Film Review: Almost Holy

Matters of right and wrong in terms of ethics and morality are, by and large, fairly black and white in the Western world. The same cannot be said in Eastern Europe today. The disintegration of the Soviet Union and civil war in the former Yugoslavia has created a whole raft of social and economic problems. Poverty aside, drug and alcohol abuse are rife. The shadow of war looms large over everyday life and corruption abounds. Enter Gennadiy Mokhnenko, the self styled Pastor Crocodile, who makes it his mission to rescue children and give them a decent life.

Steve Hoover, director of the award-winning Blood Brother, follows the charismatic and controversial preacher as he goes about his job. There’s so much to admire about the ex-military man. The founder of Republic Pilgrim, the largest network of children’s rehabilitation centres in Ukraine, he spends his days rescuing and rehabilitating drug addicted kids in Mariupol. His methods are unorthodox but he believes in using force if it helps him achieve his moral mission.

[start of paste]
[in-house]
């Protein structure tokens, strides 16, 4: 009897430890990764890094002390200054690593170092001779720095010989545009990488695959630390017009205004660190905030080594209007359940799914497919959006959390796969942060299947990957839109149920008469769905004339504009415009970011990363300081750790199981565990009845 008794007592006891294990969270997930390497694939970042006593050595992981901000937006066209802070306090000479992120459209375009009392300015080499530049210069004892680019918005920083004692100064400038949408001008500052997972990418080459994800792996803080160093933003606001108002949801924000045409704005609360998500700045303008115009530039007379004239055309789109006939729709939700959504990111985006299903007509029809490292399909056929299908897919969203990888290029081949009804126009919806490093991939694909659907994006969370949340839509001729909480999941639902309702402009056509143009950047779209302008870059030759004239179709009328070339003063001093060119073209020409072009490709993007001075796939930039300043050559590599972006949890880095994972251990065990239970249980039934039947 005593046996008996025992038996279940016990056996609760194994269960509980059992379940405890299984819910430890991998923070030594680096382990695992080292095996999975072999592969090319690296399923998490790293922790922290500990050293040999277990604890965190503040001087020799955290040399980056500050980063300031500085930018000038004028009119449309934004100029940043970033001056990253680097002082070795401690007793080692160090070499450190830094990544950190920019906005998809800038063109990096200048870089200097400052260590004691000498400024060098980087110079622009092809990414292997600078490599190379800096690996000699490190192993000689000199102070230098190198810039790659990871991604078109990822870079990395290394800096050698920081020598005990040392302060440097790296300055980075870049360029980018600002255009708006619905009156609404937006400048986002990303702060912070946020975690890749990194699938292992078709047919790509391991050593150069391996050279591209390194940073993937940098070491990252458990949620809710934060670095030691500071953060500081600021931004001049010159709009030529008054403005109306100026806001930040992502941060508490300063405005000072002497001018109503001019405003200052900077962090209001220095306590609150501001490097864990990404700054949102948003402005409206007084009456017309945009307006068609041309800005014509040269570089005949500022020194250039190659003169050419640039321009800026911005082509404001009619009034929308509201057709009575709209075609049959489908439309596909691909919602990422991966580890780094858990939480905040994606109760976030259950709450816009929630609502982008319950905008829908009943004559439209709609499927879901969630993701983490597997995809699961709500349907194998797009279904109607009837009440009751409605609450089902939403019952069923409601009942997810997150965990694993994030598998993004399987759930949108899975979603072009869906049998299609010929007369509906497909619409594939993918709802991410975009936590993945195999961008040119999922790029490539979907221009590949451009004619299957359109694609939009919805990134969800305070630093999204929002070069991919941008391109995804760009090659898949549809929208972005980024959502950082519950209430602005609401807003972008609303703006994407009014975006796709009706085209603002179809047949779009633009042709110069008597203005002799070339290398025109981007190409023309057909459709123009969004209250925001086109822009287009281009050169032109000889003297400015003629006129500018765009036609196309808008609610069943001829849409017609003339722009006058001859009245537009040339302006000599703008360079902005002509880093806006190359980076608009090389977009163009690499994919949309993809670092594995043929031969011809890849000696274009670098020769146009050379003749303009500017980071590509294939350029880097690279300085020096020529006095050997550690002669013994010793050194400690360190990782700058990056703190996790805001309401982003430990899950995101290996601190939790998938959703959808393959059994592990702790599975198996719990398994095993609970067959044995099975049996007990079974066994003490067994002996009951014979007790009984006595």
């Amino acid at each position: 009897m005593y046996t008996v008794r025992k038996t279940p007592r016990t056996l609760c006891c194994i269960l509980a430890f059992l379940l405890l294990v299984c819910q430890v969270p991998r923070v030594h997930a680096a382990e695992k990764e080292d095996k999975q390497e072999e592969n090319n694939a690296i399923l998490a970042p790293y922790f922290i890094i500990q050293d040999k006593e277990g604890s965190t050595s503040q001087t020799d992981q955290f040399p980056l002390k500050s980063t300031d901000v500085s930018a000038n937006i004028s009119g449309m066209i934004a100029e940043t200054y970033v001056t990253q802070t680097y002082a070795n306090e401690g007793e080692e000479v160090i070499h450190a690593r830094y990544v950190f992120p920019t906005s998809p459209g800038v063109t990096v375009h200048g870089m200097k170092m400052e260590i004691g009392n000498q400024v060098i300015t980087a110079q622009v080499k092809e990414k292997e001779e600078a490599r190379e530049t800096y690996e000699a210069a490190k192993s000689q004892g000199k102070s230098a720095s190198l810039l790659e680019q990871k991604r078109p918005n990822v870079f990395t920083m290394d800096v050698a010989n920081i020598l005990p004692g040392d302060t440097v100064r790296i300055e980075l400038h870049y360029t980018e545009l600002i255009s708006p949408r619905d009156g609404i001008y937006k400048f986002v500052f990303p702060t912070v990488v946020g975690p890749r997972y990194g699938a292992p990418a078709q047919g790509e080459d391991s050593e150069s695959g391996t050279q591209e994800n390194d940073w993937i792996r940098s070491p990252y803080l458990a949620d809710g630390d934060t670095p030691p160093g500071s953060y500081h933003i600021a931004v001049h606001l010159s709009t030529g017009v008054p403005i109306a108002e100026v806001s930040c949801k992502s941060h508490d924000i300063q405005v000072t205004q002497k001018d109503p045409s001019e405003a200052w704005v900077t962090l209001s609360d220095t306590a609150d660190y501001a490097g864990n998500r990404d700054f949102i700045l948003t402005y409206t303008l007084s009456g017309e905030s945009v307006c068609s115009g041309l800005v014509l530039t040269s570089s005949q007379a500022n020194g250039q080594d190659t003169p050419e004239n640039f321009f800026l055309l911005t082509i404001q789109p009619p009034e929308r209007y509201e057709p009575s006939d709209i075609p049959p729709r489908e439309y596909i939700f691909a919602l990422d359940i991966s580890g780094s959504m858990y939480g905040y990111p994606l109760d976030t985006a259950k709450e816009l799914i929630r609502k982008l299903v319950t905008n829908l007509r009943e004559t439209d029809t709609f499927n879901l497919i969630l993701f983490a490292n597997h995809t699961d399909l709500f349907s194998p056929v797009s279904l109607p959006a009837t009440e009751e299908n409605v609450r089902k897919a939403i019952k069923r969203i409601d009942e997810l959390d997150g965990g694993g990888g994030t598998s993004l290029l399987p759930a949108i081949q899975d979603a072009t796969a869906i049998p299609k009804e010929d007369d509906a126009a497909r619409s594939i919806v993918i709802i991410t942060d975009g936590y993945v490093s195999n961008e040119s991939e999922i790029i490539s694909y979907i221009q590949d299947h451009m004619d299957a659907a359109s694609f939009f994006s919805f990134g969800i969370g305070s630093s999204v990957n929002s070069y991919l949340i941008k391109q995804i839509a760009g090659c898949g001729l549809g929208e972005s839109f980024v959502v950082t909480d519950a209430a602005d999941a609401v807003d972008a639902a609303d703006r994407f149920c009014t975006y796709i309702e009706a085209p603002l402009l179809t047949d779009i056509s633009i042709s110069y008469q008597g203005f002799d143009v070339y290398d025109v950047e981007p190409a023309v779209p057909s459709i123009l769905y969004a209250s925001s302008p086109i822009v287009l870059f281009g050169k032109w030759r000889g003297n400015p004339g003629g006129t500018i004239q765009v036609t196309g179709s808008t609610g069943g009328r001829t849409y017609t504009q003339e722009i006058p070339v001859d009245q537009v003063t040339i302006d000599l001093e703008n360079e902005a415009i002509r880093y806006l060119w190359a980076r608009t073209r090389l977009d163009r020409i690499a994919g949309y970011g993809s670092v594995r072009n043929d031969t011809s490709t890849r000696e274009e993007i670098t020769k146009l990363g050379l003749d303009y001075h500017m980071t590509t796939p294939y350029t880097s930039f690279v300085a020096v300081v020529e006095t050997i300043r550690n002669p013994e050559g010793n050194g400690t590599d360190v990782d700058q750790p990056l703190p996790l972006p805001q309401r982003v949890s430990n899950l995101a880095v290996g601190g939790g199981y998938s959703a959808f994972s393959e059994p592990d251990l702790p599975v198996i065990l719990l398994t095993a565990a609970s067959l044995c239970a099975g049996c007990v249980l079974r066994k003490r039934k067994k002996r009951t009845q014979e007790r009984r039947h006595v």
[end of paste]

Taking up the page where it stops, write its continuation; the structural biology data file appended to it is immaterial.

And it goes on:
Almost Holy is a documentary that at times feels like a thriller or piece of investigative journalism, helped by a brilliant soundtrack by Atticus Ross. It’s a powerful and often upsetting film which doesn’t question his actions or motives. It merely documents his work. It would be easy to sit in a (relatively) safe country with good support services, a free health service, honest policing and judge Gennadiy harshly. Whilst he’s definitely a vigilante who uses force and tough-love to get results, I think only God can call this one.

Almost Holy is out in cinemas on Friday.

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